​Cross Stitch Traditions From Around the World

​Cross Stitch Traditions From Around the World

Posted by Celia Jenkins on Sep 20th 2023

In recent years, there has been a revival in the popularity of cross stitch, and around the world people are taking to this hobby as a way to express themselves. Looking at some of the amazing modern creations that people come up with these days, it can be hard to remember that this is an ancient craft form. Cross stitch is one of the oldest forms of hand embroidery and has roots around the globe, harking back to traditional ways of life in different cultures. Read more about different cross stitch traditions from around the world.

The Origins of Cross Stitch

There’s no definitive answer to the question of where cross stitch comes from, as different forms of embroidery have been popularized around the world for thousands of years. One of the earliest samples of embroidery was discovered in Egypt and dates to the 6th century, but there are also examples coming from China, Russia and other locations around the same era. Embroidery styles, and the introduction of designs which resemble cross stitch, have roots in many cultures.

Chinese Miao Embroidery 


Cross stitching in China flourished during the Tang dynasty in China (618-906 AD) although different types of embroidery were practiced prior to this. Cross stitch has roots not only in the traditions of the Han Chinese, but also many ethnic minorities, such as the Miao tribe. The Miao people favoured a stitch called Satin Stitch, which gives a shimmering effect from the same colour threads used closely together. Looking at traditional Miao clothing, you can see how brightly decorated their garments are, from the stylized stripey skirts to the intricately embroidered bodices.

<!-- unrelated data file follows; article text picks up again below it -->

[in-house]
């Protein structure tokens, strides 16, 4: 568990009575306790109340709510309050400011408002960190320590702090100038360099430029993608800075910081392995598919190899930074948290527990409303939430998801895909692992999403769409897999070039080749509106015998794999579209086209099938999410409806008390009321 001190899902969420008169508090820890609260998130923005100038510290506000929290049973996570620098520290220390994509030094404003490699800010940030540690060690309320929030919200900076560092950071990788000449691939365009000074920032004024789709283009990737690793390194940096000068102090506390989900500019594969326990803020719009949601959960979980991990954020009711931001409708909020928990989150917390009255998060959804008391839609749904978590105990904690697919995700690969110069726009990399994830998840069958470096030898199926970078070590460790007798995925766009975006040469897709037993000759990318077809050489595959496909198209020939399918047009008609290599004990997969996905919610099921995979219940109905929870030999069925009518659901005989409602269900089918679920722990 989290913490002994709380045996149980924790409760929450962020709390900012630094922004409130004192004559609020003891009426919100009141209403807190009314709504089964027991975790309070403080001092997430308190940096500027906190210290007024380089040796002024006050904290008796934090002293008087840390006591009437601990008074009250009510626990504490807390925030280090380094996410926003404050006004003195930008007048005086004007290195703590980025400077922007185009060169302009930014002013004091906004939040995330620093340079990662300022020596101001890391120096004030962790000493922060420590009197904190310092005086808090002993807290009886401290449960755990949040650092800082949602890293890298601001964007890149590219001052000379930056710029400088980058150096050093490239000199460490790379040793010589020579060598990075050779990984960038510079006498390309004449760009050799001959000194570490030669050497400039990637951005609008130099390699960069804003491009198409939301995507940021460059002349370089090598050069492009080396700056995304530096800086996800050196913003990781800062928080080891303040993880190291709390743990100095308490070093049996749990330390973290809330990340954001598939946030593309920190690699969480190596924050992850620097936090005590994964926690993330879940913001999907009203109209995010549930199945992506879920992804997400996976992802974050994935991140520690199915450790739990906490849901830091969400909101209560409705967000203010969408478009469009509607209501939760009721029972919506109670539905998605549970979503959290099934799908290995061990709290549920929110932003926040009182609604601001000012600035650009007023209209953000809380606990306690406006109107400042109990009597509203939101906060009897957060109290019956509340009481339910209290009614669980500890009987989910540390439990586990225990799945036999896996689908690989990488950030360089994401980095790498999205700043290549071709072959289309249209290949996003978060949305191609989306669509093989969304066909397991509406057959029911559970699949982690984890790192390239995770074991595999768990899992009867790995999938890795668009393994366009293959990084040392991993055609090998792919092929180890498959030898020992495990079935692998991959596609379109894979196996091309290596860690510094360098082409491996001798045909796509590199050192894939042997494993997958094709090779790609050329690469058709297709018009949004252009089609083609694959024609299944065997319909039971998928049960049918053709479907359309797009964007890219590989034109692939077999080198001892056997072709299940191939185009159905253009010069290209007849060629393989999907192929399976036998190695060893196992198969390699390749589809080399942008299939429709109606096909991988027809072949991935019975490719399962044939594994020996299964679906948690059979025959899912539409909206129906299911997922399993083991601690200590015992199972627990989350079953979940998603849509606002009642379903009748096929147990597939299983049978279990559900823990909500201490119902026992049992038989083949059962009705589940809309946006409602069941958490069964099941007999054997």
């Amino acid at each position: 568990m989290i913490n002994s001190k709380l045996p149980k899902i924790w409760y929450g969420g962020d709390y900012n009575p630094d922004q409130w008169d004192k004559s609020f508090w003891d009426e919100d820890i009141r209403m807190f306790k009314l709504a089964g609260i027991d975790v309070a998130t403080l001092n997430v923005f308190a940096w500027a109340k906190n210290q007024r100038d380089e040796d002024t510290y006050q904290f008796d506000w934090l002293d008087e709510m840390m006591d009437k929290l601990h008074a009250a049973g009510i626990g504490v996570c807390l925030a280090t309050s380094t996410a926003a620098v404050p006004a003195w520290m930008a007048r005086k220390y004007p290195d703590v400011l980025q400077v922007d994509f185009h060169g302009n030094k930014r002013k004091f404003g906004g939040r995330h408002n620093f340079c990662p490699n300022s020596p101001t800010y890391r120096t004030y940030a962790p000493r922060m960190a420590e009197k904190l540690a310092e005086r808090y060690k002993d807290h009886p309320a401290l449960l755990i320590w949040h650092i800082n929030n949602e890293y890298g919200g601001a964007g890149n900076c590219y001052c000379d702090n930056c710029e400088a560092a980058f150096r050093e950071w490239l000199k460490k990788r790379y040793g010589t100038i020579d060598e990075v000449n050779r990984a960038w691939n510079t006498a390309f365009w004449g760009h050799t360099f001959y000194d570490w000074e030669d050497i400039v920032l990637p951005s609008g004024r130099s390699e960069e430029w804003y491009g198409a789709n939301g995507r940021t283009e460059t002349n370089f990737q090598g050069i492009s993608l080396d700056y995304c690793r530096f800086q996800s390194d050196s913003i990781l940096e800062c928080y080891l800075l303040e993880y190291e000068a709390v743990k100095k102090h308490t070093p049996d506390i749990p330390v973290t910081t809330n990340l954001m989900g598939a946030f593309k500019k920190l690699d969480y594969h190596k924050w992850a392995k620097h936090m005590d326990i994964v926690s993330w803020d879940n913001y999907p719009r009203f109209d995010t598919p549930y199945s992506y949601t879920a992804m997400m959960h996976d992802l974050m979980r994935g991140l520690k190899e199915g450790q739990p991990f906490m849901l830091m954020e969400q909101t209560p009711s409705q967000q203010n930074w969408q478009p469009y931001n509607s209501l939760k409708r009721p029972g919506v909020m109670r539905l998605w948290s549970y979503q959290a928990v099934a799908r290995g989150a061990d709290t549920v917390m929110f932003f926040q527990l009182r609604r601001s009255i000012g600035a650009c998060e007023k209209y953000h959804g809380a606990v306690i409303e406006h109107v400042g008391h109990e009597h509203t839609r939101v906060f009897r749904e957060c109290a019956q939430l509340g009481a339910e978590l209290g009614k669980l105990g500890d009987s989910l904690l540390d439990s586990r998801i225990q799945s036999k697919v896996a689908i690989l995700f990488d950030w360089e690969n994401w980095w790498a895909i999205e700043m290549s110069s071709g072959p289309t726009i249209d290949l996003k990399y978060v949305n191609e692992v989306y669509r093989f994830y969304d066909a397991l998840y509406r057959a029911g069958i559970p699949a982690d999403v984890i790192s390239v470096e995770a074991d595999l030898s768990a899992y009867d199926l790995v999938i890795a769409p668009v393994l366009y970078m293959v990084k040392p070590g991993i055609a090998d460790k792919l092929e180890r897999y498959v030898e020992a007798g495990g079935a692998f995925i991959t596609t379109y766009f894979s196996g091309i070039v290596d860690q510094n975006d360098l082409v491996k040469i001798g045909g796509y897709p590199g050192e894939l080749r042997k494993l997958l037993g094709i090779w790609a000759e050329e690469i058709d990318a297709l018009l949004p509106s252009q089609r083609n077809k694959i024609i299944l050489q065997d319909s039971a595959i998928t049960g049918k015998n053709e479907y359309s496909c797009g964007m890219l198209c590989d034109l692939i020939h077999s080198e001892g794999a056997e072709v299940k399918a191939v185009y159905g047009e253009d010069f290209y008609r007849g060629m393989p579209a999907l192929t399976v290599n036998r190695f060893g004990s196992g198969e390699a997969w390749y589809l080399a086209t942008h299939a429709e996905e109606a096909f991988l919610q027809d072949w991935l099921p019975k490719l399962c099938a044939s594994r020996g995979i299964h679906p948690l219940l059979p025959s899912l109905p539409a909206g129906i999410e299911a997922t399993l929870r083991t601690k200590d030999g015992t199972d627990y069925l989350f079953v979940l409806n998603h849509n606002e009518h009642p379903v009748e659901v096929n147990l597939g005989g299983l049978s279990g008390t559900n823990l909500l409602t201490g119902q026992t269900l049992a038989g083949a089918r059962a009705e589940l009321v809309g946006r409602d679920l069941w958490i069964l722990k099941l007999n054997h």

There’s a popular legend of a Miao female warrior who embroidered pictures on her clothing to record her people’s escape from the enemies who sought to kill them. At that time, the Miao didn’t have a written language to pass down their stories, so telling their tales through the art of embroidery was in ingenious way to preserve their history in their garments. Even in the modern day, the wedding dress of a Miao bride will be similarly decorated as a way of honouring her heritage. Girls learn to embroider from a young age and might spend several years making their wedding clothes. 

Japanese Sashiko


Dating back to the Edo period (1615 – 1868), sashiko is a style of Japanese embroidery which originated with the peasant classes but has had a modern revival in the high fashion industry. Originally designed to repair tatty clothing and make garments that working people could use for longer, new pieces of cloth would be intricately stitched onto the old, often using repeated geometric patterns. The distinctive look of white thread on deep indigo fabric is easily recognisable.

Italian Assisi Embroidery


A type of embroidery that is closer to what we recognize as cross stitch is Assisi embroidery. This Italian art form is an example of counted-thread embroidery, and they use a technique called voiding, where the stitcher creates an outline of the motif they want to achieve, with the background filled in instead. The method renders the final image slightly more muted in vibrance than cross stitch from other location, but there is something refined about the clean, white simplicity of the design, with a background often in a pale blue, ochre yellow or a rusty red color.